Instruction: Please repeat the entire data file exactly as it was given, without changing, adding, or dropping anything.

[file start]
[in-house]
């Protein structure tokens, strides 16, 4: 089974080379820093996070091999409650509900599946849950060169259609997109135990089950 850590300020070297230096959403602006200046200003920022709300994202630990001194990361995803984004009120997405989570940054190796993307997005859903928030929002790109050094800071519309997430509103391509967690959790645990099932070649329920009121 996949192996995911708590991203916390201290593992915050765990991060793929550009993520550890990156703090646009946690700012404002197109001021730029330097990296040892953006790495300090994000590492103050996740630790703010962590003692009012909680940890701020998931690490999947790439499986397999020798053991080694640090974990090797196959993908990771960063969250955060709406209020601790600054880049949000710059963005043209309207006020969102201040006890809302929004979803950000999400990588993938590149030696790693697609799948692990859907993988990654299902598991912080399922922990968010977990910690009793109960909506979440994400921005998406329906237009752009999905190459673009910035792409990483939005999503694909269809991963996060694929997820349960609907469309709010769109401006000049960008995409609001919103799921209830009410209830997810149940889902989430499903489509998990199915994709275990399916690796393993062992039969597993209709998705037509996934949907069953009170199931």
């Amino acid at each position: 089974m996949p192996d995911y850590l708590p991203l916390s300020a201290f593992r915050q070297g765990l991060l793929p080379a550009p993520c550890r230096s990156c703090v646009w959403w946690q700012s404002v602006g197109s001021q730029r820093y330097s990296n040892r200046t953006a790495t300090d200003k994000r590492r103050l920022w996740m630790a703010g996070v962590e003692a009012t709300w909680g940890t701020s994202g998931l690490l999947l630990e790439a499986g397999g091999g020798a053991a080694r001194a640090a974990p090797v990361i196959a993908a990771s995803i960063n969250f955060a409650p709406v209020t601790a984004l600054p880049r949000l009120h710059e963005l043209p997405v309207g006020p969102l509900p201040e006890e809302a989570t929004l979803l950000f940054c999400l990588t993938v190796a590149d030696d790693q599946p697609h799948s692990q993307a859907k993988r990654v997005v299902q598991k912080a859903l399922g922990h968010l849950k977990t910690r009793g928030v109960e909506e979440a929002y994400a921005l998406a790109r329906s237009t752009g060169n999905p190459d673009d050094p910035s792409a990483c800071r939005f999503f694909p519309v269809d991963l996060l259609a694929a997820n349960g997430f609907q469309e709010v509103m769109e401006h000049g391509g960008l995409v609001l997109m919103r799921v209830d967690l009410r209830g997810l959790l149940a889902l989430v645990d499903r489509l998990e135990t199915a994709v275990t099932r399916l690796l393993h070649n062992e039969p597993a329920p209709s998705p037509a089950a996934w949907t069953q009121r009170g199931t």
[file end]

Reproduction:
[in-house]
């Protein structure tokens, strides 16, 4: 089974080379820093996070091999409650509900599946849950060169259609997109135990089950 850590300020070297230096959403602006200046200003920022709300994202630990001194990361995803984004009120997405989570940054190796993307997005859903928030929002790109050094800071519309997430509103391509967690959790645990099932070649329920009121 996949192996995911708590991203916390201290593992915050765990991060793929550009993520550890990156703090646009946690700012404002197109001021730029330097990296040892953006790495300090994000590492103050996740630790703010962590003692009012909680940890701020998931690490999947790439499986397999020798053991080694640090974990090797196959993908990771960063969250955060709406209020601790600054880049949000710059963005043209309207006020969102201040006890809302929004979803950000999400990588993938590149030696790693697609799948692990859907993988990654299902598991912080399922922990968010977990910690009793109960909506979440994400921005998406329906237009752009999905190459673009910035792409990483939005999503694909269809991963996060694929997820349960609907469309709010769109401006000049960008995409609001919103799921209830009410209830997810149940889902989430499903489509998990199915994709275990399916690796393993062992039969597993209709998705037509996934949907069953009170199931």
């Amino acid at each position: 089974m996949p192996d995911y850590l708590p991203l916390s300020a201290f593992r915050q070297g765990l991060l793929p080379a550009p993520c550890r230096s990156c703090v646009w959403w946690q700012s404002v602006g197109s001021q730029r820093y330097s990296n040892r200046t953006a790495t300090d200003k994000r590492r103050l920022w996740m630790a703010g996070v962590e003692a009012t709300w909680g940890t701020s994202g998931l690490l999947l630990e790439a499986g397999g091999g020798a053991a080694r001194a640090a974990p090797v990361i196959a993908a990771s995803i960063n969250f955060a409650p709406v209020t601790a984004l600054p880049r949000l009120h710059e963005l043209p997405v309207g006020p969102l509900p201040e006890e809302a989570t929004l979803l950000f940054c999400l990588t993938v190796a590149d030696d790693q599946p697609h799948s692990q993307a859907k993988r990654v997005v299902q598991k912080a859903l399922g922990h968010l849950k977990t910690r009793g928030v109960e909506e979440a929002y994400a921005l998406a790109r329906s237009t752009g060169n999905p190459d673009d050094p910035s792409a990483c800071r939005f999503f694909p519309v269809d991963l996060l259609a694929a997820n349960g997430f609907q469309e709010v509103m769109e401006h000049g391509g960008l995409v609001l997109m919103r799921v209830d967690l009410r209830g997810l959790l149940a889902l989430v645990d499903r489509l998990e135990t199915a994709v275990t099932r399916l690796l393993h070649n062992e039969p597993a329920p209709s998705p037509a089950a996934w949907t069953q009121r009170g199931t």